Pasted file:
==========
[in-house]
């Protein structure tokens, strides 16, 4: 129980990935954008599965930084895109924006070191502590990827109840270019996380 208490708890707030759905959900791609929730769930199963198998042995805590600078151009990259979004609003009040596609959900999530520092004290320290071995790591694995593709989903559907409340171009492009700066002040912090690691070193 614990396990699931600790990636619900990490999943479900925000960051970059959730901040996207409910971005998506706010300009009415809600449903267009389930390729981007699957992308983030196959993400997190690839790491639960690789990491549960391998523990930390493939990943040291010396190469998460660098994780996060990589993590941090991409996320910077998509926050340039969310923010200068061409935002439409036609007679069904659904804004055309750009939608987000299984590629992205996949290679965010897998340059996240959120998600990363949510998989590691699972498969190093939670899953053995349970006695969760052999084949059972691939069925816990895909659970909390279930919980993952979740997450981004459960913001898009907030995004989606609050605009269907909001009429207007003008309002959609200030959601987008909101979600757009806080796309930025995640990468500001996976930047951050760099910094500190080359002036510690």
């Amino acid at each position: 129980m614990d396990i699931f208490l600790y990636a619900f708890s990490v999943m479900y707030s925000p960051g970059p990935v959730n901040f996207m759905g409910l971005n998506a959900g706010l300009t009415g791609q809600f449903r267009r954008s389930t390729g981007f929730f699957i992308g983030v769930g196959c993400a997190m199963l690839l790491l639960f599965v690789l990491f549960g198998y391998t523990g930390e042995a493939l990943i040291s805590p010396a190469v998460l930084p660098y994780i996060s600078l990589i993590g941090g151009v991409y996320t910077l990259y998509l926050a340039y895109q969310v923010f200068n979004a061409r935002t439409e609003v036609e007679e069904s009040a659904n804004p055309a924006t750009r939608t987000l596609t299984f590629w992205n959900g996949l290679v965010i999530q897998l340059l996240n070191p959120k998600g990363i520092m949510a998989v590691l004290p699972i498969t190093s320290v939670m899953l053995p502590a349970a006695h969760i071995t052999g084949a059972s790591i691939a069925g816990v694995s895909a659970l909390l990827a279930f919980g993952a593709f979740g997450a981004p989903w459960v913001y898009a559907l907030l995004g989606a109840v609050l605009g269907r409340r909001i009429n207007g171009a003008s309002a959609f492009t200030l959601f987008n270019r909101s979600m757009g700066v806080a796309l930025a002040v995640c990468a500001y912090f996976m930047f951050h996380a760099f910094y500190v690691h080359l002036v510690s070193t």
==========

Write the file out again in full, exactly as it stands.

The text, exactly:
[in-house]
């Protein structure tokens, strides 16, 4: 129980990935954008599965930084895109924006070191502590990827109840270019996380 208490708890707030759905959900791609929730769930199963198998042995805590600078151009990259979004609003009040596609959900999530520092004290320290071995790591694995593709989903559907409340171009492009700066002040912090690691070193 614990396990699931600790990636619900990490999943479900925000960051970059959730901040996207409910971005998506706010300009009415809600449903267009389930390729981007699957992308983030196959993400997190690839790491639960690789990491549960391998523990930390493939990943040291010396190469998460660098994780996060990589993590941090991409996320910077998509926050340039969310923010200068061409935002439409036609007679069904659904804004055309750009939608987000299984590629992205996949290679965010897998340059996240959120998600990363949510998989590691699972498969190093939670899953053995349970006695969760052999084949059972691939069925816990895909659970909390279930919980993952979740997450981004459960913001898009907030995004989606609050605009269907909001009429207007003008309002959609200030959601987008909101979600757009806080796309930025995640990468500001996976930047951050760099910094500190080359002036510690």
């Amino acid at each position: 129980m614990d396990i699931f208490l600790y990636a619900f708890s990490v999943m479900y707030s925000p960051g970059p990935v959730n901040f996207m759905g409910l971005n998506a959900g706010l300009t009415g791609q809600f449903r267009r954008s389930t390729g981007f929730f699957i992308g983030v769930g196959c993400a997190m199963l690839l790491l639960f599965v690789l990491f549960g198998y391998t523990g930390e042995a493939l990943i040291s805590p010396a190469v998460l930084p660098y994780i996060s600078l990589i993590g941090g151009v991409y996320t910077l990259y998509l926050a340039y895109q969310v923010f200068n979004a061409r935002t439409e609003v036609e007679e069904s009040a659904n804004p055309a924006t750009r939608t987000l596609t299984f590629w992205n959900g996949l290679v965010i999530q897998l340059l996240n070191p959120k998600g990363i520092m949510a998989v590691l004290p699972i498969t190093s320290v939670m899953l053995p502590a349970a006695h969760i071995t052999g084949a059972s790591i691939a069925g816990v694995s895909a659970l909390l990827a279930f919980g993952a593709f979740g997450a981004p989903w459960v913001y898009a559907l907030l995004g989606a109840v609050l605009g269907r409340r909001i009429n207007g171009a003008s309002a959609f492009t200030l959601f987008n270019r909101s979600m757009g700066v806080a796309l930025a002040v995640c990468a500001y912090f996976m930047f951050h996380a760099f910094y500190v690691h080359l002036v510690s070193t």